A Bitter End
What do you get when you cross growing American religious fundamentalism and a burning desire for the End of Days with the get rich quick schemes of a group of Church elders blindly following the prophesies of a single, charismatic man into a state of sour confusion when nothing actually happens? How does the average follower in the street deal with their ongoing existence when the longed for end, as anyone with half a rational brain would expect, comes to nothing and leaves those supposed true believers waiting for answers a day wiser and in certain cases a whole lot poorer after selling up and donating their wallets wholesale to the church?
Intriguingly, the above paragraph would not, as it first appears, have to be written in response to the reclusive and some would argue highly fraudulent preacher Harold Camping – who has come out in the last couple of days to argue that the end is still on its way, on 21 October 2011, and that the failure to occur back on May 21st was due to human error when crunching the numbers for setting the Heavenly bank’s foreclosure date – but could in fact describe the aftermath of the speculations of any one of a number of similar characters throughout the history of Christian religious thought. Indeed, in a true case of history repeating itself, Mr. Camping seems to be following, almost word for word, a script laid down over 150 years ago by a predecessor intimately woven into the fabric of End Times prophesy, one William Miller.
So, considering the obvious problems that Mr. Camping seems to have with understanding the future, perhaps he could do better learning from the past, and it is for his benefit that the following little historical comparison is presented. While there were many failed End Times prophesies throughout history, the most quoted example has to be the Great Disappointment of the unimaginatively entitled Millerites, lead by the aforementioned Biblically talented but prophetically challenged William Miller. Miller, a Pittsfield, Massachusetts born Baptist, Deist and eventual Adventist failed to deliver the Apocalyptic goods not once but twice in quick succession, first incorrectly pointing to a date sometime between March 21 1843, and March 21 1844, before marking the end for the second time on October 22 1844.
Do those dates sound familiar in light of Mr. Camping’s prophesy perhaps? Do I smell a little Biblical plagiarism in them there hills? It’s hard to prove, but interesting to muse over. Returning to Miller, the second and final erroneous prediction effectively brought an end to the Millerites as a viable force in American religious life, with a number of members just giving up and going back to their obviously unhappy lives in the real world after the sun rose on the 23 October and the returning messiah missed his flight, ensuring that Christ’s long-awaited American tour ended up a bust yet again. Intriguingly, Mr. Camping also has other failed attempts at leading his flock over the cliff and onward towards the End of Days under his belt going as far back as 1994, though he obviously got his sums wrong on those ones too or none of us would be here to read this today.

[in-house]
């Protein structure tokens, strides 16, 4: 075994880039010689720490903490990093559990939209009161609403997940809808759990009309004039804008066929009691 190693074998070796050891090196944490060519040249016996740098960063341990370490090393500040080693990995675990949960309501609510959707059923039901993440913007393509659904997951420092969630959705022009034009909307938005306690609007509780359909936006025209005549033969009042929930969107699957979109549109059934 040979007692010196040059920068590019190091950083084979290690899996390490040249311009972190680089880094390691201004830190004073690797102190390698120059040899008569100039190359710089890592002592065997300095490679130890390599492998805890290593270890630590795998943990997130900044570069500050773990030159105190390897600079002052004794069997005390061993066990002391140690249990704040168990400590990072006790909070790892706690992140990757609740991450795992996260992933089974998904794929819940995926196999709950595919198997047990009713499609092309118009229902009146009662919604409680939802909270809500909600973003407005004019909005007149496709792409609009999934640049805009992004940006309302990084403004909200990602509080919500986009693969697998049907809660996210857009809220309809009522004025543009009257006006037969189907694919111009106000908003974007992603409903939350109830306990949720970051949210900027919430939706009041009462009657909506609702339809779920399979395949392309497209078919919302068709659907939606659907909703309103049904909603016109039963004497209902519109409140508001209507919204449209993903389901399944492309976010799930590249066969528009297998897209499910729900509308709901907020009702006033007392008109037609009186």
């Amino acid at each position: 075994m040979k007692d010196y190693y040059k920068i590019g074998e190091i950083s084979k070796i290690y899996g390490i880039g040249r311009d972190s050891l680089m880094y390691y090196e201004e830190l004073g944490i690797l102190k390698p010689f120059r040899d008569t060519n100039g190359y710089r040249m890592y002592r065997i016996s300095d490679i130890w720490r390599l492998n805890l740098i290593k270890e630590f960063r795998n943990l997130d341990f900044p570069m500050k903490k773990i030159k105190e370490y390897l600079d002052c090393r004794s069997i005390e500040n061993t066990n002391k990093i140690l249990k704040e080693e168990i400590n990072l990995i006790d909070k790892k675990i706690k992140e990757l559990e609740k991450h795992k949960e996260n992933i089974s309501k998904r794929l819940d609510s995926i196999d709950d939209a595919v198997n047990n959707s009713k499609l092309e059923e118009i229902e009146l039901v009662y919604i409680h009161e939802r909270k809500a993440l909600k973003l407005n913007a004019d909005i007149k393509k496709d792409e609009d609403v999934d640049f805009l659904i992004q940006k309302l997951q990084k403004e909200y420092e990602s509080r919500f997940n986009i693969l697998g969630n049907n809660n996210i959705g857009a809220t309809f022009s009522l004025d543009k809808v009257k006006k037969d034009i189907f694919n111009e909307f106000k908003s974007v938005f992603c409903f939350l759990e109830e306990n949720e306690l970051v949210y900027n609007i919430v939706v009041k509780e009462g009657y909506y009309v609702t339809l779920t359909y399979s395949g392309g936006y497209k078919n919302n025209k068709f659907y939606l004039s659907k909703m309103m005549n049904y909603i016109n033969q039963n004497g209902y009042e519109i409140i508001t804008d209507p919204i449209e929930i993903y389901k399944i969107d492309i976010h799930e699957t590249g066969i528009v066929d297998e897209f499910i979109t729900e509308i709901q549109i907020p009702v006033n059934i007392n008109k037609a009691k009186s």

But then, I hear you ask, why is any of this relevant to an organisation such as BARsoc? Why should those of a skeptical mindset bother to get involved in such matters, when there is not even a hint of Popper’s required falsifiability in the God hypothesis that said End Times prophesy hinges on?
Because it is, in this author’s opinion, the role of the rational to protect the innocent from the predation of those who would use the irrational for personal gain, be they a man, a church or even a state. Religion is not the enemy here, believe it or not, but good old-fashioned fast talking and empty promises. If Mr. Camping was the CEO of a company, and failed to deliver his customers the product that they had paid for because he knew that said product, in this case the end of the world as we know it, was unobtainable, he would be held accountable by the laws of the land. Yet as a religious leader he is able to do as he pleases and cause his followers hardship with impunity, a state of affairs that should not be allowed to continue in a post-enlightenment, modern society such as the United States.
Oh, and just so other sects don’t feel left out, I should finish by mentioning that Harold Camping and Family Radio International are just one End Times provider, and other Rapture dates are available. Book yours early to guarantee disappointment, and don’t blame me when you’re still here, but your money is not, the day after!
Posted on May 28, 2011, in article, irrational, media, misattribution, pop culture paranormal, rational and tagged belief, hoax, misinformation, rational, skeptical, thinking. Bookmark the permalink. Leave a comment.